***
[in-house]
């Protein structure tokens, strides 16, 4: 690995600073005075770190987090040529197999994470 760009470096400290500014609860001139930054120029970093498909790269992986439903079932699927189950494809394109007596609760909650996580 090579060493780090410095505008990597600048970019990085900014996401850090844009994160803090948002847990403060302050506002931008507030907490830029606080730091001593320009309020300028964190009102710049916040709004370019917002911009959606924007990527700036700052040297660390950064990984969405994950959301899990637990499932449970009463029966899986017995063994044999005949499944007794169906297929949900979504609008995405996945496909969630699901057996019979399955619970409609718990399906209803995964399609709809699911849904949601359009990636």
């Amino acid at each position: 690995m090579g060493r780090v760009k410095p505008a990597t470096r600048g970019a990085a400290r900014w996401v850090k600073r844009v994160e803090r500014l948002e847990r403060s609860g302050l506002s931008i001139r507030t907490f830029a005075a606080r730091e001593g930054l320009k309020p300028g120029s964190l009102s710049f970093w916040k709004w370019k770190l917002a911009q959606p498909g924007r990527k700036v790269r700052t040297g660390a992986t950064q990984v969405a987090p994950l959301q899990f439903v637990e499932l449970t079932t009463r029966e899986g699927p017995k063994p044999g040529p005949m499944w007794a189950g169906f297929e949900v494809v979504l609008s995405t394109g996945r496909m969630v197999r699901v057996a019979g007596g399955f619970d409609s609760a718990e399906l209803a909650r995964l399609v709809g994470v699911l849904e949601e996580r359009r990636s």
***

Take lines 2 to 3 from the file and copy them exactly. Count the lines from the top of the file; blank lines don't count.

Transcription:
């Protein structure tokens, strides 16, 4: 690995600073005075770190987090040529197999994470 760009470096400290500014609860001139930054120029970093498909790269992986439903079932699927189950494809394109007596609760909650996580 090579060493780090410095505008990597600048970019990085900014996401850090844009994160803090948002847990403060302050506002931008507030907490830029606080730091001593320009309020300028964190009102710049916040709004370019917002911009959606924007990527700036700052040297660390950064990984969405994950959301899990637990499932449970009463029966899986017995063994044999005949499944007794169906297929949900979504609008995405996945496909969630699901057996019979399955619970409609718990399906209803995964399609709809699911849904949601359009990636």
């Amino acid at each position: 690995m090579g060493r780090v760009k410095p505008a990597t470096r600048g970019a990085a400290r900014w996401v850090k600073r844009v994160e803090r500014l948002e847990r403060s609860g302050l506002s931008i001139r507030t907490f830029a005075a606080r730091e001593g930054l320009k309020p300028g120029s964190l009102s710049f970093w916040k709004w370019k770190l917002a911009q959606p498909g924007r990527k700036v790269r700052t040297g660390a992986t950064q990984v969405a987090p994950l959301q899990f439903v637990e499932l449970t079932t009463r029966e899986g699927p017995k063994p044999g040529p005949m499944w007794a189950g169906f297929e949900v494809v979504l609008s995405t394109g996945r496909m969630v197999r699901v057996a019979g007596g399955f619970d409609s609760a718990e399906l209803a909650r995964l399609v709809g994470v699911l849904e949601e996580r359009r990636s």